By Lisa Gregoire
Photos by Chris Roussakis

After a week of rallies, music, talks and other events to celebrate Carleton University’s past, present and future, it seemed fitting to cap off Throwback 2018 with a nod to the brave visionaries who explore and illuminate our evolving place in society through art.

The Carleton University Art Gallery welcomed about 150 visitors Sept. 17 to celebrate the opening of its fall exhibitions—Alootook Ipellie: Walking Both Sides of an Invisible Border and Here Be Dragons/Attention, dragons!

The Ipellie exhibition—the first-ever retrospective of the Inuk artist’s work—includes more than 100 pieces spanning about 30 years of influential drawings, comic illustrations, design work and writings.

A Wide Breadth of Interpretation

Here Be Dragons showcases the works of seven contemporary artists who, through their symbolic depictions of present and past, engage in a kind of ambiguous social critique that allows the viewer a wide breadth of interpretation.

With a reference to the dragons early cartographers sometimes drew on maps to identify unknown, unexplored places, Here Be Dragons includes provocative collages, sculptures, photographs, paintings and other visual art from Gisele Amantea, Sonny Assu, Rebecca Belmore, Scott Benesiinaabandan, Laurent Craste, Juan Ortiz-Apuy and Sayeh Sarfaraz.

Those works occupy the first floor of the gallery. The upper floor is devoted entirely to the works of Alootook Ipellie, who was born on Baffin Island, raised in Iqaluit and lived most of his adult life in Ottawa before passing away in 2007.

Despite decades of artistic expression and social commentary around such issues as land claims, resource extraction, sexuality, violence, the impacts of colonialism and the evolution of Inuit society, Ipellie did not have a dealer and was never considered part of the recognized “Inuit art world” of master carvers and printmakers.

As a result, said Natan Obed, leader of Canada’s national Inuit body, Ipellie was undervalued, especially regarding his prolific contributions to Inuit Today and Inuktitut magazines in the 1970s, a time when Arctic communities were undergoing dramatic social and cultural transformations.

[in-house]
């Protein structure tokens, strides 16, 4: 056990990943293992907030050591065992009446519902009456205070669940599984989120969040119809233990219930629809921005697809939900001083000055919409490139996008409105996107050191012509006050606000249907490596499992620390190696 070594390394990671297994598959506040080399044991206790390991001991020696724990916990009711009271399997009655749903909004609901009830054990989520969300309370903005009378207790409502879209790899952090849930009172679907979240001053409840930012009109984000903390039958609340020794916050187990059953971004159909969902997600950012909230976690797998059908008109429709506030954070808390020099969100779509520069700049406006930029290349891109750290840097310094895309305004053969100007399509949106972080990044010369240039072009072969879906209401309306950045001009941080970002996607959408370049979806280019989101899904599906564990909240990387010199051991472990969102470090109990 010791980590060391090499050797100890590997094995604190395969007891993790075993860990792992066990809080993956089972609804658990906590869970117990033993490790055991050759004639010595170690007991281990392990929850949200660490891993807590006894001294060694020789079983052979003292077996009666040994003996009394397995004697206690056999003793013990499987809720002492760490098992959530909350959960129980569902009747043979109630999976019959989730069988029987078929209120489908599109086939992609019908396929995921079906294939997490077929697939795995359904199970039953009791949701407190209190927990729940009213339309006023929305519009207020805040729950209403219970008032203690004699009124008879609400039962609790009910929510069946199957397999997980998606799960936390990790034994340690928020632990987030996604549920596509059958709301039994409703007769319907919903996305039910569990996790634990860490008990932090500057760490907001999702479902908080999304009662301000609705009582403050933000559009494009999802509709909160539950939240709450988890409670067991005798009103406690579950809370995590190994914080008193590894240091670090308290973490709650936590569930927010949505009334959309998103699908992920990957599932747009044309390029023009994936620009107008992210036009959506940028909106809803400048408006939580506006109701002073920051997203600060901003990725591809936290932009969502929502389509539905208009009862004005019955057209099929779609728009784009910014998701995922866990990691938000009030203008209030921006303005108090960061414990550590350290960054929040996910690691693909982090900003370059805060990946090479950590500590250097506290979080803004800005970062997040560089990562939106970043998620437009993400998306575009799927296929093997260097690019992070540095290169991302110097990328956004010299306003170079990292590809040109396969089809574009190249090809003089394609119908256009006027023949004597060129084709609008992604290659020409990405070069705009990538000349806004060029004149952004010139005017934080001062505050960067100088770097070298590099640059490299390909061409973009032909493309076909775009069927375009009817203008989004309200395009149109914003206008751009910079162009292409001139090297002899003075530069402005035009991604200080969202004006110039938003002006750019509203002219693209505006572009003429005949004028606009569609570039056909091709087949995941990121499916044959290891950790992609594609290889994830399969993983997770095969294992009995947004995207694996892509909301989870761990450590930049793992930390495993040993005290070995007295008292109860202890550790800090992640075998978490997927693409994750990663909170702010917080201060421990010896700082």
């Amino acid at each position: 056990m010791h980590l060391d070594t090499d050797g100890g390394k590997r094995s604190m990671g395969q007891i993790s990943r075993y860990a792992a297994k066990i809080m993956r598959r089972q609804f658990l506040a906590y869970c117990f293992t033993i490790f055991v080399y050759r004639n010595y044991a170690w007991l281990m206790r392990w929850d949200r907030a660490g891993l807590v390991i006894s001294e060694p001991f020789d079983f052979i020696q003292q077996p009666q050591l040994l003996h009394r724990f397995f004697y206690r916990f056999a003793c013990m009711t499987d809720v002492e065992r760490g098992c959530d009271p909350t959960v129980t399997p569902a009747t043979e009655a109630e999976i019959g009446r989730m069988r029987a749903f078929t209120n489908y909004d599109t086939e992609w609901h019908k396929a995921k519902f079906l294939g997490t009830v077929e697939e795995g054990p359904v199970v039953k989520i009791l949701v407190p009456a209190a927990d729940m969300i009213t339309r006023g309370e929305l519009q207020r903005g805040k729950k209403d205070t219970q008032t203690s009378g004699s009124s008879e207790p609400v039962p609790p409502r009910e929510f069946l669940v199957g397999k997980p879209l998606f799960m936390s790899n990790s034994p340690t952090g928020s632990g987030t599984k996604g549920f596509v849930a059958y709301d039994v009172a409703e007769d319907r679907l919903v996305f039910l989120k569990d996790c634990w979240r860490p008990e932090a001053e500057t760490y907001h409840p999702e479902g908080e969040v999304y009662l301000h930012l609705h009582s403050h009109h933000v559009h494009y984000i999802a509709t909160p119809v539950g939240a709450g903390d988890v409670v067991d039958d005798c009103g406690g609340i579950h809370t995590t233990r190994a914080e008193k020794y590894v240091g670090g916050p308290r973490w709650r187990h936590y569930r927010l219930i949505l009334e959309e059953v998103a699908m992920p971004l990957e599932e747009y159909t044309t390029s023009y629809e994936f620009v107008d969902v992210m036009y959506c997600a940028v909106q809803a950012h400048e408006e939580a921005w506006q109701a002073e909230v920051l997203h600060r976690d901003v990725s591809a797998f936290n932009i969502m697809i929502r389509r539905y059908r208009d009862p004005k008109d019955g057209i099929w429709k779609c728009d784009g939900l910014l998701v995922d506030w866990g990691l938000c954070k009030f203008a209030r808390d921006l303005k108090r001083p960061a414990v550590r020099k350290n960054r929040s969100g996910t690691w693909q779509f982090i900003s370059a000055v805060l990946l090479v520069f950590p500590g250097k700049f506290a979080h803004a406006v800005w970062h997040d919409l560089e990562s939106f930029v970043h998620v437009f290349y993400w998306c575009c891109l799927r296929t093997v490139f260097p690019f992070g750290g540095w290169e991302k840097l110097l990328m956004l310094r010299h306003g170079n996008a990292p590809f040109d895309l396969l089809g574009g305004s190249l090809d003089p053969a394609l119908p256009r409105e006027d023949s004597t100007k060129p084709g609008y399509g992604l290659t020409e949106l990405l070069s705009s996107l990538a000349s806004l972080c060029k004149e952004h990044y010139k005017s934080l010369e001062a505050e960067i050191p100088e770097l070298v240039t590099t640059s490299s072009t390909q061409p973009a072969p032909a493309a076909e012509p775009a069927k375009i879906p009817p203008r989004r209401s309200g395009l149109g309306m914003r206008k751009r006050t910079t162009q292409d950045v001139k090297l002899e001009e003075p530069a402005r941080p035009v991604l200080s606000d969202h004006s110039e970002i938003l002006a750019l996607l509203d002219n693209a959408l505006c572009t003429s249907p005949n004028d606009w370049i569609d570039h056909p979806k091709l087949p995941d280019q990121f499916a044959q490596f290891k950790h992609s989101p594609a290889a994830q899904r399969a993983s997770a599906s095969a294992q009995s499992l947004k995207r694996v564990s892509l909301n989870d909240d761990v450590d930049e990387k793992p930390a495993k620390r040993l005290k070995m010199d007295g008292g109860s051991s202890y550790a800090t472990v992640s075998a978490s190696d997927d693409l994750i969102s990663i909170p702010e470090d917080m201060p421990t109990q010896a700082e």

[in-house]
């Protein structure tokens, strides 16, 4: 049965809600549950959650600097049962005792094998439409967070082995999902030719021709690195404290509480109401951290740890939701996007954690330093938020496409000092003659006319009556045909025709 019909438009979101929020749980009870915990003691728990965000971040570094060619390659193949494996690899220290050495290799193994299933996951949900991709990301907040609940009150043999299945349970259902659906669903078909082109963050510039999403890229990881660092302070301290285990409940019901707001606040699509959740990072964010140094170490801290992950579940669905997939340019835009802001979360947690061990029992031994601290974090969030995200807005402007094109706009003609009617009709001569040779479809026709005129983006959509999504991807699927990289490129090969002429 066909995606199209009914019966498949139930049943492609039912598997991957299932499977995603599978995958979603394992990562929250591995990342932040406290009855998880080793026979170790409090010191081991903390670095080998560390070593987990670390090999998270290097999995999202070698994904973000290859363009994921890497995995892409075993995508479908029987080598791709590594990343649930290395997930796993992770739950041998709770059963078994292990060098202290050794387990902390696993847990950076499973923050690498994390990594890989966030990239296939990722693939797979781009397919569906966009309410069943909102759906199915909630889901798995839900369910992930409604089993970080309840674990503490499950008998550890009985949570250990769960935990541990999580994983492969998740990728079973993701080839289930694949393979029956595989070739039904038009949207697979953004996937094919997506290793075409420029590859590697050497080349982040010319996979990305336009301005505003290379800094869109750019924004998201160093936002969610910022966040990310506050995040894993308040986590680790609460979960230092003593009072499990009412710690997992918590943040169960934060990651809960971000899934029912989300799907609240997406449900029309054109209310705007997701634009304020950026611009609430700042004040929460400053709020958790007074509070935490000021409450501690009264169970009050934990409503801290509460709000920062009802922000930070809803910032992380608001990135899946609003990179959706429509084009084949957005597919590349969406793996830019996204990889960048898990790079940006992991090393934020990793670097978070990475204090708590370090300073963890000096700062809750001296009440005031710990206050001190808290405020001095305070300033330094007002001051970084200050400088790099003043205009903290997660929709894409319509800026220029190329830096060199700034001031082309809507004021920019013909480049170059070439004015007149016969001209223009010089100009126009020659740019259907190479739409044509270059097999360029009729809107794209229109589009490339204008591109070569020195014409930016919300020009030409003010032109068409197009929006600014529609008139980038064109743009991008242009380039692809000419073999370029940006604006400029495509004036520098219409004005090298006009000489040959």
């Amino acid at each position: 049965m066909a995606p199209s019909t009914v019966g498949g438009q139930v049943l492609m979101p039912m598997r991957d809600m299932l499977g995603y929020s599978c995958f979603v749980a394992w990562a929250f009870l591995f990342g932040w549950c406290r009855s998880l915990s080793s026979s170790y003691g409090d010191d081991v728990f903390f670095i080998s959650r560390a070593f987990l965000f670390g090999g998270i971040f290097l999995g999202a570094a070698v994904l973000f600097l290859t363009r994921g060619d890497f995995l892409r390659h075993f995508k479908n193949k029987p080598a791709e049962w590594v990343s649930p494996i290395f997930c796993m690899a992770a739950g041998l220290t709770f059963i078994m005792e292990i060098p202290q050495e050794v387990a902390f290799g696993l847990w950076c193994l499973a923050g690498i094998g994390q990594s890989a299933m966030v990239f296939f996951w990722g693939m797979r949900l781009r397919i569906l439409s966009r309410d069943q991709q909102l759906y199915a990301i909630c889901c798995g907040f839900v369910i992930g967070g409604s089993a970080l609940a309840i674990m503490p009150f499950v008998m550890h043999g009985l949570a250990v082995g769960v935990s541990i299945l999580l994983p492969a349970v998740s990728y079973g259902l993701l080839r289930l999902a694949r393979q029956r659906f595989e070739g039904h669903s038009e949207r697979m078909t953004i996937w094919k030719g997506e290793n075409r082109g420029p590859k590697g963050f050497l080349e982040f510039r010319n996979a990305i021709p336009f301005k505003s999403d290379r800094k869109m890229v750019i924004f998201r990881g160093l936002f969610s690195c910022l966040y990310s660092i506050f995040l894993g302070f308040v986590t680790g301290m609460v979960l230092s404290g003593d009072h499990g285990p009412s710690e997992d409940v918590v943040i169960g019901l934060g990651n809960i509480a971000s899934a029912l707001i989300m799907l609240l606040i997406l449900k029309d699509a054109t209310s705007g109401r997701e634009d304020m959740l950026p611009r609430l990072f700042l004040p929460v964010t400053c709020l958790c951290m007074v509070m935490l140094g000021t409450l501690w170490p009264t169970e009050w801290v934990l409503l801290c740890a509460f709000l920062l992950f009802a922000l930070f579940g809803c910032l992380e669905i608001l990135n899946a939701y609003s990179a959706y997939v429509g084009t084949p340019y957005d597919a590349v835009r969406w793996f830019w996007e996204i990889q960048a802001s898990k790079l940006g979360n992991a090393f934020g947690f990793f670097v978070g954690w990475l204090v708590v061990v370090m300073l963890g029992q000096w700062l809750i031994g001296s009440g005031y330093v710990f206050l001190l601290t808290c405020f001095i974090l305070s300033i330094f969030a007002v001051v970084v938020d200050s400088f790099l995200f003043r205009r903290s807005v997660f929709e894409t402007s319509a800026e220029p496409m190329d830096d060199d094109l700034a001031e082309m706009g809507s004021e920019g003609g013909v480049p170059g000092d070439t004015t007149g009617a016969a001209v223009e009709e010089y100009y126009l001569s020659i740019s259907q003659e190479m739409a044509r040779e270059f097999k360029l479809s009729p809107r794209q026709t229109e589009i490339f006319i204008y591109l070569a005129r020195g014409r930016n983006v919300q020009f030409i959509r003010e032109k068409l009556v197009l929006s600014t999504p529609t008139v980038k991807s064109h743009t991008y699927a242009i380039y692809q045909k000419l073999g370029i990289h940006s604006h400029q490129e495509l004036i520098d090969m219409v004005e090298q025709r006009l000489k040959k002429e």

“Whether it was a dystopian future brought about by the changes in colonialism, or whether it was the small joys and the laughter that bring us together… he brought all that to us in a way that no other artist did during that period, and very few have ever since,” Obed, president of Inuit Tapiriit Kanatami, told the exhibition launch party.

“His work will open the minds of whoever views this particular exhibition and also his legacy will grow,” said Obed, as will “the respect that we all can have about Inuit, Inuit art and the future we can have as a society.”

Collection of Indigenous Art a Rare Privilege

Carleton President Benoit-Antoine Bacon, also attended the launch, remarking that it was a rare privilege to have on campus one of the largest university galleries in Canada, and one that has such an extensive permanent collection of Indigenous art, especially Inuit art.

“CUAG is a vital presence on our campus, connecting art, ideas and communities,” Bacon said. “It brings people together to explore and activate the ideas shaping contemporary society.”

He added that art offers us “different ways of looking at the world,” that “focuses our attention.”

As someone with a specialty in visual neuroscience, Bacon said he understands the importance of focus in our modern world.

“It brings about awareness, openness to different ideas and viewpoints. It helps us to consider the world with fresh eyes. And life is short. We must always consider the world with fresh eyes.”

From the opening prayer, offered by Algonquin First Nation traditional knowledge keeper, Claudette Commanda, to closing remarks and thank-yous to Ipellie co-curators Heather Igloliorte and Christine Lalonde from CUAG Director Sandra Dyck, the Monday launch party simmered with enthusiasm and sparked dozens of conversations around the room long after the speeches were over.

Both CUAG exhibitions run until Dec. 9.

Wednesday, September 19, 2018 in ,
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